This Sunday we celebrate Mother’s Day, an occasion to express love and gratitude to our mothers for giving us life and sustaining us. The mother-child relationship is a mysterious one, beautiful and complex, able to withstand tension and stress perhaps because its foundation is pure love. The most gratifying experience of my life has been fatherhood, yet I quietly acknowledge that the maternal bond can be deeper and more spiritual. We can speculate as to why this might be so, and of course there can be no single correct answer. But there must be a reason that close to 150 million phone calls are placed to mothers on Mother’s Day and more flowers are sold and delivered on this day than any other in the year.
Mother’s Day has been celebrated since the beginning of the 20th century and became a legal holiday in the United States in 1914. But of course, reverence for our mothers did not begin only 100 years ago. Indeed, the Torah exalts mothers and depicts them as zealous and unwavering in protecting their children and securing the welfare of their families. Sarah suffers the humiliation of seeing Hagar conceive a child with her husband Abraham, and when she has her own child she seeks to shelter him by demanding that Hagar and her son Ishmael be banished from the family home. We may not wish to emulate such an act but we can see Sarah as someone determined to keep her child from being hurt. Rebecca takes charge of her family and secures Isaac’s innermost blessing for Jacob. Perhaps she was simply fulfilling a divinely ordained result. Or perhaps she took matters into her own hand, being able to see, in a way that Isaac couldn’t, that Jacob and not Esav was the right choice to lead the family and his people in the next generation. The Midrash teaches that Tziporah saved the life of her husband Moses by quickly circumcising their son when Moses had neglected to do so. Might we say that Tziporah ensured the survival of our people by her determination to see the tradition continue? Each of these stories is complex and layered with multiple meanings, but they share a common thread of strong mothers who act out of love to protect their children, their families and their people. This is the image of the Jewish mother—someone who is deeply committed to education, family cohesiveness, hard work, loyalty and love. The image of the self-sacrificing mother has become the source of countless jokes, but at its core it’s an authentic idea. Jewish women so often sacrifice their own needs for the sake of their children and families.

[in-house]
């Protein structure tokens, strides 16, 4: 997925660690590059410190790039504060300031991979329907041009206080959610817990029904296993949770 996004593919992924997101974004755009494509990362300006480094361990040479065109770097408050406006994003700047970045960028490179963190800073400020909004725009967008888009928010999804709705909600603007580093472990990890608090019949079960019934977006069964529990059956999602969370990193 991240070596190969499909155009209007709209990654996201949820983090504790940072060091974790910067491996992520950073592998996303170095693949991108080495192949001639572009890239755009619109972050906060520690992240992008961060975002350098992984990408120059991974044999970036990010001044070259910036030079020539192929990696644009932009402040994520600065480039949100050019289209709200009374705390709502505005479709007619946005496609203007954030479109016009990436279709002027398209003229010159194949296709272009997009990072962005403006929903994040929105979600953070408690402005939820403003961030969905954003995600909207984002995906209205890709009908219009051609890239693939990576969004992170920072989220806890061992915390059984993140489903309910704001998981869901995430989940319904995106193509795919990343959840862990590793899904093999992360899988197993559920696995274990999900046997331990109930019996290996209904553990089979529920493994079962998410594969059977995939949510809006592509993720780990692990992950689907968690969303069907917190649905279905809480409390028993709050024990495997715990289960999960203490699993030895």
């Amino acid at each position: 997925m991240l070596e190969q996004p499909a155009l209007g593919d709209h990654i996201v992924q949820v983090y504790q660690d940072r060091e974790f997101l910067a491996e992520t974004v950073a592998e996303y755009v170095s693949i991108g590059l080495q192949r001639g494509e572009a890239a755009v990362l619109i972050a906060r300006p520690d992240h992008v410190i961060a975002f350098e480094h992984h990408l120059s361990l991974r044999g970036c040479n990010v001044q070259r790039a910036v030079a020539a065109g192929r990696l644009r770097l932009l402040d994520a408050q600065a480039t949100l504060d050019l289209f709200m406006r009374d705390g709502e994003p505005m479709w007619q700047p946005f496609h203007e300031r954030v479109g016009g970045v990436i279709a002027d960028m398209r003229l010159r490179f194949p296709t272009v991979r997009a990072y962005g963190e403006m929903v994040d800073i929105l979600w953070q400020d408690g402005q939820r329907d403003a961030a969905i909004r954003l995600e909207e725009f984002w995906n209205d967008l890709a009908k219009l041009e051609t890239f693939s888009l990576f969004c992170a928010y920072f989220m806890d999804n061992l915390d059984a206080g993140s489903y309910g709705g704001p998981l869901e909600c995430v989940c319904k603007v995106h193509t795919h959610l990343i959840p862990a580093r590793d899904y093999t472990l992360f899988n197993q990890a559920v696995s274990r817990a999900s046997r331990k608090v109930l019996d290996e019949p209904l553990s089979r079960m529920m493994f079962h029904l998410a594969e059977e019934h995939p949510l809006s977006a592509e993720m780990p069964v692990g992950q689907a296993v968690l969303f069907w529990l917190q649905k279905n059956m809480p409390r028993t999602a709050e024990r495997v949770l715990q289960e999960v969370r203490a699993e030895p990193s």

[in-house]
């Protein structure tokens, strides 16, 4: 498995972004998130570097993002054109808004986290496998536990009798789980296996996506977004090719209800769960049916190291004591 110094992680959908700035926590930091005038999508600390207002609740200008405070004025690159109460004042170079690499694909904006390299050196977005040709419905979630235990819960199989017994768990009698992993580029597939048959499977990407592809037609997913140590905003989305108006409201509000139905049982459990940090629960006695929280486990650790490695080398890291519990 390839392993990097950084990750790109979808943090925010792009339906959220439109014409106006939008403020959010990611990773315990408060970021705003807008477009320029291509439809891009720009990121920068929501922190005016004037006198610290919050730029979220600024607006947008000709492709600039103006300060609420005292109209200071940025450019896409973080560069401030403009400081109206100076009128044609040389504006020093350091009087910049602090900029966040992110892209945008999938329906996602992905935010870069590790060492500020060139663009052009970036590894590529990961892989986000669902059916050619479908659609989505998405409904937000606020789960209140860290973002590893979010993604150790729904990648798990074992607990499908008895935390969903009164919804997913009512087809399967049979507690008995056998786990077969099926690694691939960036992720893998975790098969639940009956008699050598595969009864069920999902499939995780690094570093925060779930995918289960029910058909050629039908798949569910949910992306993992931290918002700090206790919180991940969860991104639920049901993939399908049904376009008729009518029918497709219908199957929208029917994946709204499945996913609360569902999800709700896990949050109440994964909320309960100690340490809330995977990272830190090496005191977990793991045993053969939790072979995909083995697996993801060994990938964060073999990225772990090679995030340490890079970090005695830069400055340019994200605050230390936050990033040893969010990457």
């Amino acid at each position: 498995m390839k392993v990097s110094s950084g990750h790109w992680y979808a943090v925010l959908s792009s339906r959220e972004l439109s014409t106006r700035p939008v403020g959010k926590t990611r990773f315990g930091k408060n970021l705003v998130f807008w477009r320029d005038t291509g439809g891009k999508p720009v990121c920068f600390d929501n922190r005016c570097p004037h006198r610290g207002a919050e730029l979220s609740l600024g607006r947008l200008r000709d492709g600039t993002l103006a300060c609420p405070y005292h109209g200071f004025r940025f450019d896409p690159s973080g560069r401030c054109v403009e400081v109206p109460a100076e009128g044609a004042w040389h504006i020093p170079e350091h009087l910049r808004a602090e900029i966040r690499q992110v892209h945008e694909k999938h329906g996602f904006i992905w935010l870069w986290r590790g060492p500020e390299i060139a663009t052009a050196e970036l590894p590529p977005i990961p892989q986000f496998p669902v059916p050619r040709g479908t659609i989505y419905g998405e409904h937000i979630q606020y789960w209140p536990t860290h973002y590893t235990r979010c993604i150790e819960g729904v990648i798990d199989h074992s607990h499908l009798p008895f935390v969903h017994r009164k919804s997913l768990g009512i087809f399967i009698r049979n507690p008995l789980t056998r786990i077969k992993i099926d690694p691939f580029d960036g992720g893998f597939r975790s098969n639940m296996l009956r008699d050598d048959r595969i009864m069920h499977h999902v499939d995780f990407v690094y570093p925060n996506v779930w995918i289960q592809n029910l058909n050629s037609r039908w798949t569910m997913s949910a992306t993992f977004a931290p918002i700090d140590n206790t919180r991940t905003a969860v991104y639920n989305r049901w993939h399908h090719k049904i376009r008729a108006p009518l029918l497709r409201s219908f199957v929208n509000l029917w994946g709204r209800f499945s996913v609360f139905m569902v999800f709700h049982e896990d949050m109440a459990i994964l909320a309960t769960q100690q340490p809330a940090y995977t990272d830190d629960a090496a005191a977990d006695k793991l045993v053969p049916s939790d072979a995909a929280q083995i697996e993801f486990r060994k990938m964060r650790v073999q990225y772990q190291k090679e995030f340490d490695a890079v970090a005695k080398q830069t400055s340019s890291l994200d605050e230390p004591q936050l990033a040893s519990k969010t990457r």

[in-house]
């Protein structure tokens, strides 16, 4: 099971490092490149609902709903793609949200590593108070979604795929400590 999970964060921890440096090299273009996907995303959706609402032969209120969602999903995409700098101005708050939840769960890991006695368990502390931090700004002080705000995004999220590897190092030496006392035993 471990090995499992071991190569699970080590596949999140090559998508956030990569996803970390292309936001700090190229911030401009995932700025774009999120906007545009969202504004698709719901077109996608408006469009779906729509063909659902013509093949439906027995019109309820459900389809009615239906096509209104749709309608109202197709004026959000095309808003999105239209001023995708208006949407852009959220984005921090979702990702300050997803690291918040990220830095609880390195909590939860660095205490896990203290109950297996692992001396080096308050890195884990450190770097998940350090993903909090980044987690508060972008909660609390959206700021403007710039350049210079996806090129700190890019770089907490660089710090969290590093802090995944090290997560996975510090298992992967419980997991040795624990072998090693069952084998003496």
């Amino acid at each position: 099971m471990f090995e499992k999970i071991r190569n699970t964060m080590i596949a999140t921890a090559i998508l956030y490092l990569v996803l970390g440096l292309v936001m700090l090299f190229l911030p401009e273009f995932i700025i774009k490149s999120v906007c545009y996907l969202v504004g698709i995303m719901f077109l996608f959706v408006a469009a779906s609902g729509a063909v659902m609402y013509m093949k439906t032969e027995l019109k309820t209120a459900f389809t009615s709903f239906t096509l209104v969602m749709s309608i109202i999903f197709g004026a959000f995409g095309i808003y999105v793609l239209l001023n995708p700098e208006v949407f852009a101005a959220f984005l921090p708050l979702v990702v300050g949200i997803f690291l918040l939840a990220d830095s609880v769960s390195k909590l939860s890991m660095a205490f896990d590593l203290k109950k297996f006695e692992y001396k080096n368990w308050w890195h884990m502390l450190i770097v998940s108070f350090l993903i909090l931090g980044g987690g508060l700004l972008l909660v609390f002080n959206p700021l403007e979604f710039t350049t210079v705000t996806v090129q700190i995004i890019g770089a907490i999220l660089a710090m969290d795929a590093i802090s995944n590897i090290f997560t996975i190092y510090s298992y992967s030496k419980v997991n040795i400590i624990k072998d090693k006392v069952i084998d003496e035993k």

So, let’s consider Mother’s Day not as a secular holiday but as one associated with Jewish values. On this Mother’s Day, take a moment to offer your mother a blessing. I’ve taken the liberty of offering a sample here, one that is blended from several different texts. Of course, many people no longer have their mothers in their lives. Consider saying these words of blessing anyway, perhaps with a photo of your mother in hand, or with her image firmly planted in your mind and heart.
Harachaman, Hu yevarech et imi morati…Merciful One, bless my mother, my teacher. To my mother, I offer my thanks for the traits you have modeled, for showing me that love can overcome obstacles, for sharing celebration and pain, for teaching me about fragility and strength. I am grateful for the life you have given me, and for your wisdom, your guidance, your concern and, most important, your love. There are no words to express my gratitude for all the blessings you have given me. Still, I tell you, thank you. May God bless you as you have blessed me.
To all the mothers, grandmothers and great grandmothers, may you have a special day filled with love and joy, surrounded by your children.